164 The connection into which this festal epistle is brought with the letter just quoted would seem to indicate that it was written not a whole year, but very soon after that one. We may, therefore, look upon it as Dionysius' festal epistle of the year 263 (see above, note 1). Neither this nor the "several others" spoken of just below is now extant.

165 This and the next epistle are no longer extant, and we know neither the time of their composition nor the persons to whom they were addressed.

166 On Hermammon and the epistle addressed to him, see above, chap. 1, note 3. An extract from this same epistle is given in that chapter and also in chap. 10.

167 i.e. Macrianus; see above, chap. 10, note 5.

168 He is supposed to have betrayed Valerian into the hands of the Persians, or at least, by his treachery, to have brought about the result which took place, and after Valerian's capture he made war upon Gallienus, the latter's son and successor. See the note referred to just above.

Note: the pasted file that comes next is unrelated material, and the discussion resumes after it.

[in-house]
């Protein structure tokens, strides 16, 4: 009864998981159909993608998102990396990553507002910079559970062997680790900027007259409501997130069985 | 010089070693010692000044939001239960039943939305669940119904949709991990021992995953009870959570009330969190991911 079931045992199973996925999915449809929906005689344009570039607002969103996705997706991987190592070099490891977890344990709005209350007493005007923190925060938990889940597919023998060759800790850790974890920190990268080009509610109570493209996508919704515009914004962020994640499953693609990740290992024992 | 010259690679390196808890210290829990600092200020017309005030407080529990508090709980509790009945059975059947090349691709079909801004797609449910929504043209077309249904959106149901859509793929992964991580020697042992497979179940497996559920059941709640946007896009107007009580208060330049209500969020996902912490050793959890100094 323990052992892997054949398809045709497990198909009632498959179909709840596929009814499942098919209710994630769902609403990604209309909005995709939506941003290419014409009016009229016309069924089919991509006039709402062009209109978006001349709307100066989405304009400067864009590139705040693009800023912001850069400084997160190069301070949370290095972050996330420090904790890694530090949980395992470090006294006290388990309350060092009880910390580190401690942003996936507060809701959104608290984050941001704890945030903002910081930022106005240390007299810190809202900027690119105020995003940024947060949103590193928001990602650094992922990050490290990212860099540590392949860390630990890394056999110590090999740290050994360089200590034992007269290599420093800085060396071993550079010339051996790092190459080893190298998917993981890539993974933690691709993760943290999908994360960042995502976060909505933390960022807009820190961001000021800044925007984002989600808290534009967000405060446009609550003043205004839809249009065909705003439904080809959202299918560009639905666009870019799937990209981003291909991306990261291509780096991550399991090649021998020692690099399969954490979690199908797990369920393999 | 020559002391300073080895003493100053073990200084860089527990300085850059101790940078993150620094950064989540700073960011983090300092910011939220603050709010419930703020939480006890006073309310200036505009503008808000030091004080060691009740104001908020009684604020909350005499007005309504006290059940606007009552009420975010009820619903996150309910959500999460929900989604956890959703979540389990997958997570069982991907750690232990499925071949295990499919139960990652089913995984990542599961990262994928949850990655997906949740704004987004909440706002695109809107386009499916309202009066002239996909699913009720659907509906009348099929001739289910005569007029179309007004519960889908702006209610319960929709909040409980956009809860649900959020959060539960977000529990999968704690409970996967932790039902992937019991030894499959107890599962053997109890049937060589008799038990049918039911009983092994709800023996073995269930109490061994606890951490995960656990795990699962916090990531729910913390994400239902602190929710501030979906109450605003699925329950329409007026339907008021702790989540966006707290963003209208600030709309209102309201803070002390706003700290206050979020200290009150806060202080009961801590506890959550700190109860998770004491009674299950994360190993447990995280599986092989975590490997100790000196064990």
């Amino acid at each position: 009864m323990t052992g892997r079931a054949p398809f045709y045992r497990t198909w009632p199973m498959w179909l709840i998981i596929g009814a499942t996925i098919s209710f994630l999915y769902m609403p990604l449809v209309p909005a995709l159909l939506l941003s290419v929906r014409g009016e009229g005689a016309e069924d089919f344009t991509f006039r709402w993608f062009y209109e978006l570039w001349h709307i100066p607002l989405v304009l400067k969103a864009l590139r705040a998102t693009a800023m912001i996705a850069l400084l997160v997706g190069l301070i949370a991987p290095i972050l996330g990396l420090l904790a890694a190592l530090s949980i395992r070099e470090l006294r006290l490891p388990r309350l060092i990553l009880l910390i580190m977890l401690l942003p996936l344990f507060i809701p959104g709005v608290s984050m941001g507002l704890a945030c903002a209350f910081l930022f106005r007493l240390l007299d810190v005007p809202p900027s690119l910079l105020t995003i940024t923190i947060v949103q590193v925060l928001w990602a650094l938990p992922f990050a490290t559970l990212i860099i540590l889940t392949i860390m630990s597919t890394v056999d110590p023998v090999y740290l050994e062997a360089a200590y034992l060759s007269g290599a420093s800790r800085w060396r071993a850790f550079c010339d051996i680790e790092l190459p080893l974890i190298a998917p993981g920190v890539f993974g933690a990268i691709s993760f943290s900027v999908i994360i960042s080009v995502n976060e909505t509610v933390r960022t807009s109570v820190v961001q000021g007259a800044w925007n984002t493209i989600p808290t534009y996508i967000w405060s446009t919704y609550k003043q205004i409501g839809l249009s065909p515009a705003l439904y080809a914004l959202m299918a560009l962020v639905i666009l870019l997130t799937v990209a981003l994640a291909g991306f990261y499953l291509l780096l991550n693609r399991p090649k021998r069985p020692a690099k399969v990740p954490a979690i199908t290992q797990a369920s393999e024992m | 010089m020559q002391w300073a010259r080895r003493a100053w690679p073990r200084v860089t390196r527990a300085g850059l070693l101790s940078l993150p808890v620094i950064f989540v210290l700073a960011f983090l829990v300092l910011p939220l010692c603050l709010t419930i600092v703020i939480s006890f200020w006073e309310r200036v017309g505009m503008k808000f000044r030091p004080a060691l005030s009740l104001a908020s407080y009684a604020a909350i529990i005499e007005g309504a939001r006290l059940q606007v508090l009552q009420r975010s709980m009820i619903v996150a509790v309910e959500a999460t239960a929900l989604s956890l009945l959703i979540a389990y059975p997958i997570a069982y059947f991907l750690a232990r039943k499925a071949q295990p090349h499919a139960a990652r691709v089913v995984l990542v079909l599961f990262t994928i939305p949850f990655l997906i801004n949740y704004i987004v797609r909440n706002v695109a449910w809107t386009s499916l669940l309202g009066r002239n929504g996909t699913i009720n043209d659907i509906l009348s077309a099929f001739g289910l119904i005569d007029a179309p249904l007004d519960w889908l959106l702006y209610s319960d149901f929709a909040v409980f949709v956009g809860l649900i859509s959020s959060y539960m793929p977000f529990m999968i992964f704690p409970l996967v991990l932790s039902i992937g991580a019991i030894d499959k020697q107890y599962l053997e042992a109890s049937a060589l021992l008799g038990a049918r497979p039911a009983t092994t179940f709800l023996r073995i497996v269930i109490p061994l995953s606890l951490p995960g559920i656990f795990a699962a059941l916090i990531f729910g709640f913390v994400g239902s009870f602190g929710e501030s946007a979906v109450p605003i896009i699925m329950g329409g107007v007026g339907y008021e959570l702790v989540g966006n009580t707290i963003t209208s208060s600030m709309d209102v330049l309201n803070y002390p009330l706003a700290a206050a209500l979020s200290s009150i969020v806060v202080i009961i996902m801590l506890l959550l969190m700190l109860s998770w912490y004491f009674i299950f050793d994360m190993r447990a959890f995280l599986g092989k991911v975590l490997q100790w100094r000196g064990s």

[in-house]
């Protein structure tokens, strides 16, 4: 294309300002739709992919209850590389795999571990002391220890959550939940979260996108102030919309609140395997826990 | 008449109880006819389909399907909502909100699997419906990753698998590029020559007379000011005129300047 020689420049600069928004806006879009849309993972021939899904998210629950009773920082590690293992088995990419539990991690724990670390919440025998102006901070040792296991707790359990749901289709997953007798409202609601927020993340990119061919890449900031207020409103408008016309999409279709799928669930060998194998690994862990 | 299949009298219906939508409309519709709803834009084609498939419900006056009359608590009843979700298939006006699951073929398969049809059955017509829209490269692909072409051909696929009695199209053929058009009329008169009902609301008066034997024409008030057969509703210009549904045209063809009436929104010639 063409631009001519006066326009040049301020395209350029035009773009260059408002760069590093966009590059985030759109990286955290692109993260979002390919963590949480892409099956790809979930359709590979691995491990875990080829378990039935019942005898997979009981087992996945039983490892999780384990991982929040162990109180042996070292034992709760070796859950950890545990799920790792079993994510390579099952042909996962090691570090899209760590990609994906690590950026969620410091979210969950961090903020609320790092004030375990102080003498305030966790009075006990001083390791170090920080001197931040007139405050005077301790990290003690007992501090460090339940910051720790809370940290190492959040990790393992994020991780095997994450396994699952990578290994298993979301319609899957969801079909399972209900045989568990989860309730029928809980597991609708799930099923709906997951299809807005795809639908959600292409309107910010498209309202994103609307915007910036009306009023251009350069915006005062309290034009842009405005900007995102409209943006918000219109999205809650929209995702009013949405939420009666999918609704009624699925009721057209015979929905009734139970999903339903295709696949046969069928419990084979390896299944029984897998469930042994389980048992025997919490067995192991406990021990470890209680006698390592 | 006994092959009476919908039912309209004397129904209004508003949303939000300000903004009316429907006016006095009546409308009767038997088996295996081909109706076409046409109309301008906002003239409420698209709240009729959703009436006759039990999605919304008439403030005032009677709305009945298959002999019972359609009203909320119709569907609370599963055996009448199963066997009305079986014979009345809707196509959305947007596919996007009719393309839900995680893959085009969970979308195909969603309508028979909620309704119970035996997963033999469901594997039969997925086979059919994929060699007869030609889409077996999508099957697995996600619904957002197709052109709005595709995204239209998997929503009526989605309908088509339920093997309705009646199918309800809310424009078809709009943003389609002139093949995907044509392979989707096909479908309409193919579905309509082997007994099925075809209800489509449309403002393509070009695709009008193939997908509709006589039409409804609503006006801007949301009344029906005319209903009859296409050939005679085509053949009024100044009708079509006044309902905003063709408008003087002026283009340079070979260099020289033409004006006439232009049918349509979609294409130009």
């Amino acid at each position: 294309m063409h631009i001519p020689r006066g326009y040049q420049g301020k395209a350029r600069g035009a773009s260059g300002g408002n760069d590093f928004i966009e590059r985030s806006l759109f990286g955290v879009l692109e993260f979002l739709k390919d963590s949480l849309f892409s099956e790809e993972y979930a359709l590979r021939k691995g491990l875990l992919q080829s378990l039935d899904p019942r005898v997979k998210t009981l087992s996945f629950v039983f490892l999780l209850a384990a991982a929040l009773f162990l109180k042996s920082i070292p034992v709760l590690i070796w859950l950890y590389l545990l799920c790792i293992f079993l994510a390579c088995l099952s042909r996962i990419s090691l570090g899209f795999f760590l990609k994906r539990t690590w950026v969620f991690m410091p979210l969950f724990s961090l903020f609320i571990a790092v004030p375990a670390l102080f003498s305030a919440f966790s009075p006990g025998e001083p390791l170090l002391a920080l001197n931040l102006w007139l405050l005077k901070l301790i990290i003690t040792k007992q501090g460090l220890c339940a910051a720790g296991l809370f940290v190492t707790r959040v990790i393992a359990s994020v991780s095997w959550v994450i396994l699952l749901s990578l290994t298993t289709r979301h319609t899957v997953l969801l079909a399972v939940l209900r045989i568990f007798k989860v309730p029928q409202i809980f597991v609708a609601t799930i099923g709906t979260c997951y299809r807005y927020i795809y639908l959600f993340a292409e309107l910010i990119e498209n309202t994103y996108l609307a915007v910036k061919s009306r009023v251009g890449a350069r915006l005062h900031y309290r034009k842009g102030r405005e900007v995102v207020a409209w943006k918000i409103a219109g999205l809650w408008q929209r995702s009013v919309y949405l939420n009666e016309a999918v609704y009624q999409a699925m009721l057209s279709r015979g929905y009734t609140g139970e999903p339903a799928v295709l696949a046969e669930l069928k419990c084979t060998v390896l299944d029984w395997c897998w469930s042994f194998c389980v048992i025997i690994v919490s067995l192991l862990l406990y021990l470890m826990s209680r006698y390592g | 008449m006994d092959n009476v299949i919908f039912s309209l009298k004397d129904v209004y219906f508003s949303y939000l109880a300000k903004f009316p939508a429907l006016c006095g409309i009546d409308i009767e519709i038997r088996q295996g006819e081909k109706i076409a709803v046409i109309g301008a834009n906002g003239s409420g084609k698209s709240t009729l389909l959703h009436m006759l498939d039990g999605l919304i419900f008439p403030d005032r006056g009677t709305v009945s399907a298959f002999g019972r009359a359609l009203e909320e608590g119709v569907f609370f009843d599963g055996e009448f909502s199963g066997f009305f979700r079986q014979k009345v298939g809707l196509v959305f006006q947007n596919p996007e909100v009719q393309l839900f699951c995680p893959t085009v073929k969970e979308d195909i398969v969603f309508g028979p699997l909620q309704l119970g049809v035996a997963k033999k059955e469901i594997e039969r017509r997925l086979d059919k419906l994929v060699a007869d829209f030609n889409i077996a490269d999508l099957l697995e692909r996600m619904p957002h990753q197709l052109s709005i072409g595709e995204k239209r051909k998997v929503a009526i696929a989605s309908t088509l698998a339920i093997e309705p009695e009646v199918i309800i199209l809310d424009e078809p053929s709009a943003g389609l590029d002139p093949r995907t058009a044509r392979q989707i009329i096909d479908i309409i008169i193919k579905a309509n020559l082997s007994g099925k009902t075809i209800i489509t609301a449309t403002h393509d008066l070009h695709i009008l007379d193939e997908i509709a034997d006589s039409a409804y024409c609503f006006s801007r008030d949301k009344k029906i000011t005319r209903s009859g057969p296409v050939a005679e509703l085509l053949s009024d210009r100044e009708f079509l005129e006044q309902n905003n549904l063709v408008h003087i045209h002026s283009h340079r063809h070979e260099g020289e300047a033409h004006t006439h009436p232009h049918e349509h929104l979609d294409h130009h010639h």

169 Isa. xlii. 9.

170 Dionysius is evidently somewhat dazzled and blinded by the favor shown by Gallienus to the Christians. For we know from the profane historians of this period that the reign of Gallienus was one of the darkest in all the history of the Roman Empire, on account of the numerous disasters which came upon the empire, and the internal disturbances and calamities it was called upon to endure.

171 Gallienus is known to us as one of the most abandoned and profligate of emperors, though he was not without ability and courage which he displayed occasionally. Dionysius' words at this point are not surprising, for the public benefits conferred by Gallienus upon the Christians would far outweigh his private vices in the minds of those who had suffered from the persecutions of his predecessors.